The gloves are coming off.
Mark Zuckerberg publicly responded Monday to Apple CEO Tim Cook’s harsh criticism about the way Facebook handles the private information of its users. He called Cook’s argument “extremely glib.”
The tiff between two of the most powerful men in Silicon Valley started last week when Cook was asked what he would do if he were Zuckerberg in the wake of the Cambridge Analytica scandal. He responded with a curt answer: “I wouldn’t be in this situation.”
The Apple CEO went on to denounce social media platforms for monetizing users and their corresponding private data. His larger point was that social media services are free, but in order to remain that way, the companies must sell advertising based on some user information. Of course, Zuckerberg defended this practice.
“You know, I find that argument, that if you’re not paying that somehow we can’t care about you, to be extremely glib,” Zuckerberg said in a recent Ezra Klein Show podcast published by Vox.
“And not at all aligned with the truth,” Zuckerberg added. “The reality here is that if you want to build a service that helps connect everyone in the world, then there are a lot of people who can’t afford to pay. And therefore, as with a lot of media, having an advertising-supported model is the only rational model that can support building this service to reach people.”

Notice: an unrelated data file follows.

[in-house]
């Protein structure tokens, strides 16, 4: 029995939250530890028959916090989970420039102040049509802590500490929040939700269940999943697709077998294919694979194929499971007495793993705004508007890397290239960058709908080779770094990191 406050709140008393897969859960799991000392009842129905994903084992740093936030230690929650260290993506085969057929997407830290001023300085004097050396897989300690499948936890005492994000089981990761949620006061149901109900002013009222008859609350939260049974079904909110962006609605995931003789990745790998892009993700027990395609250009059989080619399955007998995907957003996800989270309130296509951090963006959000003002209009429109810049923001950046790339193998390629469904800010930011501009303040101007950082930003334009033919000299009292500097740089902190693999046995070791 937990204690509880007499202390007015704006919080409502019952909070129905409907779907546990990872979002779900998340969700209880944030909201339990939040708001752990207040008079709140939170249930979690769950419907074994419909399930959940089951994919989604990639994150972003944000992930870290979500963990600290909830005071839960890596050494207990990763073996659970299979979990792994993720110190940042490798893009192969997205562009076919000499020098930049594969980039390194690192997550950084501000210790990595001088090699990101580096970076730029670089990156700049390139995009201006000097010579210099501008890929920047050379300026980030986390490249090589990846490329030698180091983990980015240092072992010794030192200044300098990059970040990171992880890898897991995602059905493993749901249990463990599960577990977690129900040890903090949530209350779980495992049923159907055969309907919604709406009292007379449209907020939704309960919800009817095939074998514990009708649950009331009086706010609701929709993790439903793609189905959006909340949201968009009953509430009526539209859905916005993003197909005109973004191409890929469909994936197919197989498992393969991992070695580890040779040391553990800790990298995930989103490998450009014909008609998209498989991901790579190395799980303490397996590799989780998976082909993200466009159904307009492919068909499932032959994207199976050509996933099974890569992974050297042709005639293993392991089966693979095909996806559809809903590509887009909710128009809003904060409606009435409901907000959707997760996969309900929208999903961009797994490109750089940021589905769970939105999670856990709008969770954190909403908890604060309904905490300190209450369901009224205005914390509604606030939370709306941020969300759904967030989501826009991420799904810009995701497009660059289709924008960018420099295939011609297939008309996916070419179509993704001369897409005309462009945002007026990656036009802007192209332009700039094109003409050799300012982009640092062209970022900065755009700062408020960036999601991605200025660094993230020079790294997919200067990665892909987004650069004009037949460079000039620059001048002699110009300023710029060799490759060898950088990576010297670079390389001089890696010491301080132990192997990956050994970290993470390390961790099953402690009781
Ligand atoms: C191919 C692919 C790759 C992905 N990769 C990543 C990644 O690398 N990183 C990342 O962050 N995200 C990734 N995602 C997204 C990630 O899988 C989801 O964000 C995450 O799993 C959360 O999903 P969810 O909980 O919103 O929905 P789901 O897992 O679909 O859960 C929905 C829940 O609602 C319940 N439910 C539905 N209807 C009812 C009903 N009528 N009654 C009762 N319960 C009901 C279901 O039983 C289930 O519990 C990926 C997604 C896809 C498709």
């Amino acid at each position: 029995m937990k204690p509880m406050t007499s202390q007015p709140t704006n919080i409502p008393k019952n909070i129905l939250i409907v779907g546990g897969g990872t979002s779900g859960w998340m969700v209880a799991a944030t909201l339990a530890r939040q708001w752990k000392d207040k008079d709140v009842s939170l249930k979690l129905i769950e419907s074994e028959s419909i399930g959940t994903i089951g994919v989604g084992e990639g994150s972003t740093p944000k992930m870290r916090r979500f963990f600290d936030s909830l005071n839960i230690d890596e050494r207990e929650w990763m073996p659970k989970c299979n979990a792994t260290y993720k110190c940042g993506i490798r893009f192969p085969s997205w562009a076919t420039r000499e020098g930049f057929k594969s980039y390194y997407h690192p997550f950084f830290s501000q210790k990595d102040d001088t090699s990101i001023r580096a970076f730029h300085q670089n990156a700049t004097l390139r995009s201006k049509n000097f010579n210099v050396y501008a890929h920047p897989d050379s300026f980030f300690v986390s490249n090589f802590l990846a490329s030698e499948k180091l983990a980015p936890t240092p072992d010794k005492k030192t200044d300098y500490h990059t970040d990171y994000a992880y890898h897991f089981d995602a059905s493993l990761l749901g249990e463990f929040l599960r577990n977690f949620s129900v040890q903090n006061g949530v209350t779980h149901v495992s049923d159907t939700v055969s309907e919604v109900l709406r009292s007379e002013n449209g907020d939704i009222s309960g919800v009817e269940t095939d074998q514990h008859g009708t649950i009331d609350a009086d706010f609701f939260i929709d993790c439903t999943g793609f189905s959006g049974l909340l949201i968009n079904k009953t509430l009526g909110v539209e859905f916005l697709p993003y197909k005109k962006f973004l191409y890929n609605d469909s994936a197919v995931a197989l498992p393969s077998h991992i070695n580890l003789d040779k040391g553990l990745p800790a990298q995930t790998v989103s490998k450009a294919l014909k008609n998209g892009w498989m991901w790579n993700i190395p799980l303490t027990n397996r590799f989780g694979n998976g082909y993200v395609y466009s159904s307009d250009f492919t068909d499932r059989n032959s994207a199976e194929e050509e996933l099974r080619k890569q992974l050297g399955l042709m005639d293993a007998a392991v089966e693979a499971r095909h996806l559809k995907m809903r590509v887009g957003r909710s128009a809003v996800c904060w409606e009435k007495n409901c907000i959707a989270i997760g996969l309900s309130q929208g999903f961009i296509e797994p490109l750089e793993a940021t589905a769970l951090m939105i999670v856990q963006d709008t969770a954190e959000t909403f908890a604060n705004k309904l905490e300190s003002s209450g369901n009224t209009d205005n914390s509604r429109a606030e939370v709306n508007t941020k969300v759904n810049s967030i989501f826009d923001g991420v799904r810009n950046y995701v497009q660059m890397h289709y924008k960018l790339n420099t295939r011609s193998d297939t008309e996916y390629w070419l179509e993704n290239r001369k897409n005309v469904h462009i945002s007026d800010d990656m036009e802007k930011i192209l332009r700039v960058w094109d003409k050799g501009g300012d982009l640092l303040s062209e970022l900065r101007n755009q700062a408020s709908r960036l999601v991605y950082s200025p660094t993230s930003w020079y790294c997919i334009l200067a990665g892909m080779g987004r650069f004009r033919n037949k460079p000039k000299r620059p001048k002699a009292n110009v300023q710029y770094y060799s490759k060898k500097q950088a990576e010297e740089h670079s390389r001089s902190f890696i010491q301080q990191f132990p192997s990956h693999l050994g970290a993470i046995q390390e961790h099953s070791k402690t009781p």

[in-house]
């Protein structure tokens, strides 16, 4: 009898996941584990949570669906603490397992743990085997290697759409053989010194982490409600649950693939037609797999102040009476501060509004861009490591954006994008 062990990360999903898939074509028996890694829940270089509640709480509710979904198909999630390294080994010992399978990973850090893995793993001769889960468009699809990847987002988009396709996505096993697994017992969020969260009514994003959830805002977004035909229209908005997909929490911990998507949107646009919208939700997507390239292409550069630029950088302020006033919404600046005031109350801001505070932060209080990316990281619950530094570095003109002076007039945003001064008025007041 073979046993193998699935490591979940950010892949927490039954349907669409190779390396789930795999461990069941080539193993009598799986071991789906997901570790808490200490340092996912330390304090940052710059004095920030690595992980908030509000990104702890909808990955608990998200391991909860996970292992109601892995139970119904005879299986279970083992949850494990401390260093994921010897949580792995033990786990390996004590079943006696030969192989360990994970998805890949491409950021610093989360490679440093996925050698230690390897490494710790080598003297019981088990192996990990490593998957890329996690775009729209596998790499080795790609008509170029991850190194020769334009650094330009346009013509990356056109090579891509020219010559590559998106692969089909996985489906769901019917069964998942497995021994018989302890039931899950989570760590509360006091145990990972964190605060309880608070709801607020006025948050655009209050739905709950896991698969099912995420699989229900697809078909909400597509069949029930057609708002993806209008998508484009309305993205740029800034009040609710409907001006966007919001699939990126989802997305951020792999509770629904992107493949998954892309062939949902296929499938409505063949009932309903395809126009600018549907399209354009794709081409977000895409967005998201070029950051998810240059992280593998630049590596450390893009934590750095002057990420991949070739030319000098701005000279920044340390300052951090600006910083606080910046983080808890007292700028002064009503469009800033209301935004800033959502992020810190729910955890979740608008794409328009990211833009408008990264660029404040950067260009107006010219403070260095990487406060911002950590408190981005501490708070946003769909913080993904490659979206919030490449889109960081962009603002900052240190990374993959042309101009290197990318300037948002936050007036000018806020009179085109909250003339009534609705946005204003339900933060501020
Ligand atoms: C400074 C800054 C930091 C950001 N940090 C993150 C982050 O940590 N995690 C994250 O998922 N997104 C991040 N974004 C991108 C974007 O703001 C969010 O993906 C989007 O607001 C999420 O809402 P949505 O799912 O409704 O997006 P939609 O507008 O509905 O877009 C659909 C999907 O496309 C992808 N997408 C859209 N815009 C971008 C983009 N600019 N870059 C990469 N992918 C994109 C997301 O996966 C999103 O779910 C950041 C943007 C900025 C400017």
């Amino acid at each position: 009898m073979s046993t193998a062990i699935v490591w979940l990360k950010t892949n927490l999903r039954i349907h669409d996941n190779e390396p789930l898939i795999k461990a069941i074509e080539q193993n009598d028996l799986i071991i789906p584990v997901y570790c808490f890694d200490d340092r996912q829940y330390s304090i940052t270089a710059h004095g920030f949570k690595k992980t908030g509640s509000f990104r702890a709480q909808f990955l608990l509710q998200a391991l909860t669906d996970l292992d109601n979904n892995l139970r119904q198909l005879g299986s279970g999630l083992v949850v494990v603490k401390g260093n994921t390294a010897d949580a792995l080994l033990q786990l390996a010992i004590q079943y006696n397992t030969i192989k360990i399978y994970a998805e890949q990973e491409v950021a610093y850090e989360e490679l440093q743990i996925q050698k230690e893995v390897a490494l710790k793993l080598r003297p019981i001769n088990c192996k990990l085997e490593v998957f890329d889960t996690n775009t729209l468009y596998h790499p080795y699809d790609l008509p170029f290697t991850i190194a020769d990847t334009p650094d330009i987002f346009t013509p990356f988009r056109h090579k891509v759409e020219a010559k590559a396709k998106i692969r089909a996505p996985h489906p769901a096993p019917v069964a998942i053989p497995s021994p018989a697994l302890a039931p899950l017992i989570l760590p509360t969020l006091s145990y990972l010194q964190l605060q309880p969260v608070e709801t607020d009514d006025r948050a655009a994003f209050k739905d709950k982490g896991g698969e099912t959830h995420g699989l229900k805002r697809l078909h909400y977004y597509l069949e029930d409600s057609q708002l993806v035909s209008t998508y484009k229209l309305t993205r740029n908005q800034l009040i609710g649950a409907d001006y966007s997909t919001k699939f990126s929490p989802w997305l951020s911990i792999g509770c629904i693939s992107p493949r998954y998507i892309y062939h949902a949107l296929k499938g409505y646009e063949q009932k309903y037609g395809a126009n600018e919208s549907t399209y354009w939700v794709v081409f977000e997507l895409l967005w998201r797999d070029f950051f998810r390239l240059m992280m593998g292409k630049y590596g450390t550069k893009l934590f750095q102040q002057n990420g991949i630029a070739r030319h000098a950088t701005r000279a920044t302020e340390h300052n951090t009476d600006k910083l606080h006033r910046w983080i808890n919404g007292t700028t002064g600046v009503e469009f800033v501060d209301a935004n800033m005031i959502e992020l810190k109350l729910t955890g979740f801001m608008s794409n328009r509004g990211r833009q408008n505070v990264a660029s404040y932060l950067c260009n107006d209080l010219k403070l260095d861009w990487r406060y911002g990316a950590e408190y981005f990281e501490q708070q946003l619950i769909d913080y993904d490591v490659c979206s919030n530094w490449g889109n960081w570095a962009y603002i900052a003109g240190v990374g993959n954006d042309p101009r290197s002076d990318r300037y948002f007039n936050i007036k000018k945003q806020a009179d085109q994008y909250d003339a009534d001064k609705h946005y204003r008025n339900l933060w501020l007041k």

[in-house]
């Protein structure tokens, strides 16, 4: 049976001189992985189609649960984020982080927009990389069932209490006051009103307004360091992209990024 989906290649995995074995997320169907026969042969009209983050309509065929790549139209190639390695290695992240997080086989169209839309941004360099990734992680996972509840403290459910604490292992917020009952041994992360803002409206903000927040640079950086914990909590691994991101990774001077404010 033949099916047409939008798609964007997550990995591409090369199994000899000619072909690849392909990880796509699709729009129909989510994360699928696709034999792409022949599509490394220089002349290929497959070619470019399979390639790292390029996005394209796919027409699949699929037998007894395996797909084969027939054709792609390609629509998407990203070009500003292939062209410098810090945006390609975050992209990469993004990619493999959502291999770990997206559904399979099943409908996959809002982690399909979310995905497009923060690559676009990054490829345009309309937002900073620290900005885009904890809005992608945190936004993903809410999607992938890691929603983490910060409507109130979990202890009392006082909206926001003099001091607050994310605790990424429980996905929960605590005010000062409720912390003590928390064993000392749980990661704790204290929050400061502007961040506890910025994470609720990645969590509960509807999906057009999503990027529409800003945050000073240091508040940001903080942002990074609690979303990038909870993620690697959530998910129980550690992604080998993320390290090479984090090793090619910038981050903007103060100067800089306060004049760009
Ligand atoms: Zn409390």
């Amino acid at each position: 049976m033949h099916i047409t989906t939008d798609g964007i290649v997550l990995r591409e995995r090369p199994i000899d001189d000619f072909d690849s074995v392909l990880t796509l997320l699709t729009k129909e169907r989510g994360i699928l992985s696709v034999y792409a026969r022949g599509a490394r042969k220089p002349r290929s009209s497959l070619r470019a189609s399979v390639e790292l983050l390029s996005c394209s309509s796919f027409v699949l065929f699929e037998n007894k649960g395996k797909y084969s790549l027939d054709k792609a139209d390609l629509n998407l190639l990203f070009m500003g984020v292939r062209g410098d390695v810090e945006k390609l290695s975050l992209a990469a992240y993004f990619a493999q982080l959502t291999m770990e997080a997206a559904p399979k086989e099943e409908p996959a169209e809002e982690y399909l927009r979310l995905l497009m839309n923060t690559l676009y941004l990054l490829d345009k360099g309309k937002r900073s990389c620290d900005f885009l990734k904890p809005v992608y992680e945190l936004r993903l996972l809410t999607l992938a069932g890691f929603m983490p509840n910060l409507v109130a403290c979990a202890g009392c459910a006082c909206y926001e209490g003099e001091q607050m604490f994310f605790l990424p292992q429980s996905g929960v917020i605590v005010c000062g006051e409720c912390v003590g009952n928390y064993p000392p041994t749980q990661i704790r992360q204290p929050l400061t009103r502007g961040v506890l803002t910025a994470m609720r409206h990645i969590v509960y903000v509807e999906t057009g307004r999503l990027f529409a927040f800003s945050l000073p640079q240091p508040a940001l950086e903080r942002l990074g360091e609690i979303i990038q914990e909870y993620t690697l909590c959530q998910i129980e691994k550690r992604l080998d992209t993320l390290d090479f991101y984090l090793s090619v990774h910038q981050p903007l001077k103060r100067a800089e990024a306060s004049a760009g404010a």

What’s perhaps most shocking in this feud between two of the world’s richest people is that Zuckerberg dragged another billionaire into the conversation. “I thought Jeff Bezos had an excellent saying on this in one of his Kindle launches a number of years back,” Zuckerberg said in the Ezra Klein interview.
“He said, ‘There are companies that work hard to charge you more, and there are companies that work hard to charge you less.’ And at Facebook, we are squarely in the camp of the companies that work hard to charge you less and provide a free service that everyone can use.”
The 33-year-old billionaire finished his thought by saying that he thought it was absurd to think that charging customers money was the best way to show you have their interest in mind.
“To the contrary, I think it’s important that we don’t all get Stockholm Syndrome and let the companies that work hard to charge you more convince you that they actually care more about you,” he said. “Because that sounds ridiculous to me.”
As for who has the last laugh, that appears to be pretty heavily favoring Mr. Cook at the moment. Facebook lost more than $40 billion in market value in the wake of the Cambridge Analytica user privacy controversy.
The devaluation of its stock bumped Facebook out of the S&P 500’s five biggest market caps. The distinction is now held by Apple, Google’s parent company Alphabet, Amazon, Microsoft, and Berkshire Hathaway.